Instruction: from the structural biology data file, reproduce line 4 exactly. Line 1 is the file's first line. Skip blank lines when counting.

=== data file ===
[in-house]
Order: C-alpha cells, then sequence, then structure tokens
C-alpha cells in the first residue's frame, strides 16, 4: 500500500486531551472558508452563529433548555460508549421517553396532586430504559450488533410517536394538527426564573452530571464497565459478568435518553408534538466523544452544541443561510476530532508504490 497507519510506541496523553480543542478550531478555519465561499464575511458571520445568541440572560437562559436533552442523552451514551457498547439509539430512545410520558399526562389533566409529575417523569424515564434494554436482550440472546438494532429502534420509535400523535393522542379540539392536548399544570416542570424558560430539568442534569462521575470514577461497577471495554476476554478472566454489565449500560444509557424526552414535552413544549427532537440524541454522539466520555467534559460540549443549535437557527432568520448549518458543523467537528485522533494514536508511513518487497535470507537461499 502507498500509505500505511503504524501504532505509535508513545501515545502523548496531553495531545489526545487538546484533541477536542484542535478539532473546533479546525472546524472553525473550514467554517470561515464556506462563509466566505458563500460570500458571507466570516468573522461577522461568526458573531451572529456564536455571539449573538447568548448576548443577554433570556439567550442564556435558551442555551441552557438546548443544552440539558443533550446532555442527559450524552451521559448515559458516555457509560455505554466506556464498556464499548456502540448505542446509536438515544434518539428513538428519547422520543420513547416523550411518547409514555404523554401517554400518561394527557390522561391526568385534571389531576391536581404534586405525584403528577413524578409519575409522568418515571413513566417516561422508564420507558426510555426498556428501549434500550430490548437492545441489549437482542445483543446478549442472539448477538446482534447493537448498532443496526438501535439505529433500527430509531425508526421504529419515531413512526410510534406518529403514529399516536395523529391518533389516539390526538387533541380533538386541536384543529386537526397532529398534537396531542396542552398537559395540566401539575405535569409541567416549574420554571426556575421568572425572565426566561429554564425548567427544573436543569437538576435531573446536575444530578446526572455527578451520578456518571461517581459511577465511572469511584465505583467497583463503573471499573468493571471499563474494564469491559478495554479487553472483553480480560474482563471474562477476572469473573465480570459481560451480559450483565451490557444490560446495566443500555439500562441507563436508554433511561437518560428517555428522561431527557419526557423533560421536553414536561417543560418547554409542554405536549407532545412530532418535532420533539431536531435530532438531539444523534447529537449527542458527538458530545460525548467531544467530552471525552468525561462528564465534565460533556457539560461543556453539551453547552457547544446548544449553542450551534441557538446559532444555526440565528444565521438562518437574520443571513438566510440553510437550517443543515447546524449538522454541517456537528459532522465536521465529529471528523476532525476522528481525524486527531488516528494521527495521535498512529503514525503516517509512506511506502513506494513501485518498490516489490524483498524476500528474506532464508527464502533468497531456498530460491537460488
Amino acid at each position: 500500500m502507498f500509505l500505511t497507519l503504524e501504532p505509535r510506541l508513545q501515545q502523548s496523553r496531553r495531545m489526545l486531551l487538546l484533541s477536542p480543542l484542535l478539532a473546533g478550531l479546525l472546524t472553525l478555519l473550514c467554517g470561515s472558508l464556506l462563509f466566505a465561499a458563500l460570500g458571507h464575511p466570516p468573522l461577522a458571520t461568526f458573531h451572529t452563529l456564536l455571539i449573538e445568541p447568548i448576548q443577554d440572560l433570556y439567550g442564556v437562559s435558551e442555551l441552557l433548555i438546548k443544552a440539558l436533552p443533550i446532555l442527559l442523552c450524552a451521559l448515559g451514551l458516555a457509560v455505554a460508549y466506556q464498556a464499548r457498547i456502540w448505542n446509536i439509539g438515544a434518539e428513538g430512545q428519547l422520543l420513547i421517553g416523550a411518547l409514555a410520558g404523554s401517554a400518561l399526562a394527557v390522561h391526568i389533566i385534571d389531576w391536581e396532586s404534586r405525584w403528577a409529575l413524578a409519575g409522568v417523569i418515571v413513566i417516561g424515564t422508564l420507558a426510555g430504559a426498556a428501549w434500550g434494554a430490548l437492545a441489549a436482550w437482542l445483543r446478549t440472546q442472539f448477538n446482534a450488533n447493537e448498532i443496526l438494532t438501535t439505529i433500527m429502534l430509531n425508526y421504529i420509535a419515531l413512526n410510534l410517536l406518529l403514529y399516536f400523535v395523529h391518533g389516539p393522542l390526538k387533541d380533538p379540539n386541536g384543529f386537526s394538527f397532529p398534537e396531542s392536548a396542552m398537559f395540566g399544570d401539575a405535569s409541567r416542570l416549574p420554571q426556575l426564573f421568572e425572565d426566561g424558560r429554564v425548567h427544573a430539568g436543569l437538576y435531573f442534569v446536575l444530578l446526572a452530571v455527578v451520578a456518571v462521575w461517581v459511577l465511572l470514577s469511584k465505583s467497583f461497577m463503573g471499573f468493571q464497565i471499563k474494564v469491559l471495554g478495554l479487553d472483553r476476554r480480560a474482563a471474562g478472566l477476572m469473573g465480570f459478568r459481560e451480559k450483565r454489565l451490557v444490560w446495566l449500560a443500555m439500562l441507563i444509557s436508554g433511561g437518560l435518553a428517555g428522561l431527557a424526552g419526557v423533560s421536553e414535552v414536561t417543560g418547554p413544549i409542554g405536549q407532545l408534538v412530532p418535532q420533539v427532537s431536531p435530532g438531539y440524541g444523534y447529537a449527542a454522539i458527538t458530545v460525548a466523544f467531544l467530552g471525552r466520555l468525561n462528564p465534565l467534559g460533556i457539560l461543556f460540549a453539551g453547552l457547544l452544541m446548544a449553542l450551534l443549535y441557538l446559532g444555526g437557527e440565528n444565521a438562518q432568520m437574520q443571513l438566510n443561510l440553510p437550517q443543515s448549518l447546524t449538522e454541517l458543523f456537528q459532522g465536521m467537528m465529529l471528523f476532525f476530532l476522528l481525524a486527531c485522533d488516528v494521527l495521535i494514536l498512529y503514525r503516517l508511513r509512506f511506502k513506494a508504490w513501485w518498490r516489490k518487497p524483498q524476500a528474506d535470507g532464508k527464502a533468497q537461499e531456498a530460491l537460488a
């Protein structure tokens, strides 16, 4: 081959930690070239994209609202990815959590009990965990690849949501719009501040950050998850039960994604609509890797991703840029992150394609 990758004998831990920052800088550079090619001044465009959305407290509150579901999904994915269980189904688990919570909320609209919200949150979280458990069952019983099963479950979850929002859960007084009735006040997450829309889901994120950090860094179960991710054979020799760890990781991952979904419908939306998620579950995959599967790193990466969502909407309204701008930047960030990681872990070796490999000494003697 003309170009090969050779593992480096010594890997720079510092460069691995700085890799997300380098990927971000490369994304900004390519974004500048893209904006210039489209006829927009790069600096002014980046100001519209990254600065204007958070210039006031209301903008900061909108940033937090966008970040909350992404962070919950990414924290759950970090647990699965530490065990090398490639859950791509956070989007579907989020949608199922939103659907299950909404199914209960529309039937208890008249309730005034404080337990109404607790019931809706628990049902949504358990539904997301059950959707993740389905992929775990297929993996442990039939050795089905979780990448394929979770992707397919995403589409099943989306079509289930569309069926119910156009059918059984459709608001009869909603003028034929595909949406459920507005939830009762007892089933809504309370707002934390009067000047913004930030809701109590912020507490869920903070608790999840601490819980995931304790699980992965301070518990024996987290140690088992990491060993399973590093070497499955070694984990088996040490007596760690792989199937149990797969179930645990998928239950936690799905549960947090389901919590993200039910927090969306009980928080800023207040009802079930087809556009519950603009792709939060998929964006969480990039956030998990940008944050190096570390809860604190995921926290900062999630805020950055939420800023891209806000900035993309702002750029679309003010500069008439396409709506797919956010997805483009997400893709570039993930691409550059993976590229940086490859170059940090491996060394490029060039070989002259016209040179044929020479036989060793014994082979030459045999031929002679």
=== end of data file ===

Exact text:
Amino acid at each position: 500500500m502507498f500509505l500505511t497507519l503504524e501504532p505509535r510506541l508513545q501515545q502523548s496523553r496531553r495531545m489526545l486531551l487538546l484533541s477536542p480543542l484542535l478539532a473546533g478550531l479546525l472546524t472553525l478555519l473550514c467554517g470561515s472558508l464556506l462563509f466566505a465561499a458563500l460570500g458571507h464575511p466570516p468573522l461577522a458571520t461568526f458573531h451572529t452563529l456564536l455571539i449573538e445568541p447568548i448576548q443577554d440572560l433570556y439567550g442564556v437562559s435558551e442555551l441552557l433548555i438546548k443544552a440539558l436533552p443533550i446532555l442527559l442523552c450524552a451521559l448515559g451514551l458516555a457509560v455505554a460508549y466506556q464498556a464499548r457498547i456502540w448505542n446509536i439509539g438515544a434518539e428513538g430512545q428519547l422520543l420513547i421517553g416523550a411518547l409514555a410520558g404523554s401517554a400518561l399526562a394527557v390522561h391526568i389533566i385534571d389531576w391536581e396532586s404534586r405525584w403528577a409529575l413524578a409519575g409522568v417523569i418515571v413513566i417516561g424515564t422508564l420507558a426510555g430504559a426498556a428501549w434500550g434494554a430490548l437492545a441489549a436482550w437482542l445483543r446478549t440472546q442472539f448477538n446482534a450488533n447493537e448498532i443496526l438494532t438501535t439505529i433500527m429502534l430509531n425508526y421504529i420509535a419515531l413512526n410510534l410517536l406518529l403514529y399516536f400523535v395523529h391518533g389516539p393522542l390526538k387533541d380533538p379540539n386541536g384543529f386537526s394538527f397532529p398534537e396531542s392536548a396542552m398537559f395540566g399544570d401539575a405535569s409541567r416542570l416549574p420554571q426556575l426564573f421568572e425572565d426566561g424558560r429554564v425548567h427544573a430539568g436543569l437538576y435531573f442534569v446536575l444530578l446526572a452530571v455527578v451520578a456518571v462521575w461517581v459511577l465511572l470514577s469511584k465505583s467497583f461497577m463503573g471499573f468493571q464497565i471499563k474494564v469491559l471495554g478495554l479487553d472483553r476476554r480480560a474482563a471474562g478472566l477476572m469473573g465480570f459478568r459481560e451480559k450483565r454489565l451490557v444490560w446495566l449500560a443500555m439500562l441507563i444509557s436508554g433511561g437518560l435518553a428517555g428522561l431527557a424526552g419526557v423533560s421536553e414535552v414536561t417543560g418547554p413544549i409542554g405536549q407532545l408534538v412530532p418535532q420533539v427532537s431536531p435530532g438531539y440524541g444523534y447529537a449527542a454522539i458527538t458530545v460525548a466523544f467531544l467530552g471525552r466520555l468525561n462528564p465534565l467534559g460533556i457539560l461543556f460540549a453539551g453547552l457547544l452544541m446548544a449553542l450551534l443549535y441557538l446559532g444555526g437557527e440565528n444565521a438562518q432568520m437574520q443571513l438566510n443561510l440553510p437550517q443543515s448549518l447546524t449538522e454541517l458543523f456537528q459532522g465536521m467537528m465529529l471528523f476532525f476530532l476522528l481525524a486527531c485522533d488516528v494521527l495521535i494514536l498512529y503514525r503516517l508511513r509512506f511506502k513506494a508504490w513501485w518498490r516489490k518487497p524483498q524476500a528474506d535470507g532464508k527464502a533468497q537461499e531456498a530460491l537460488a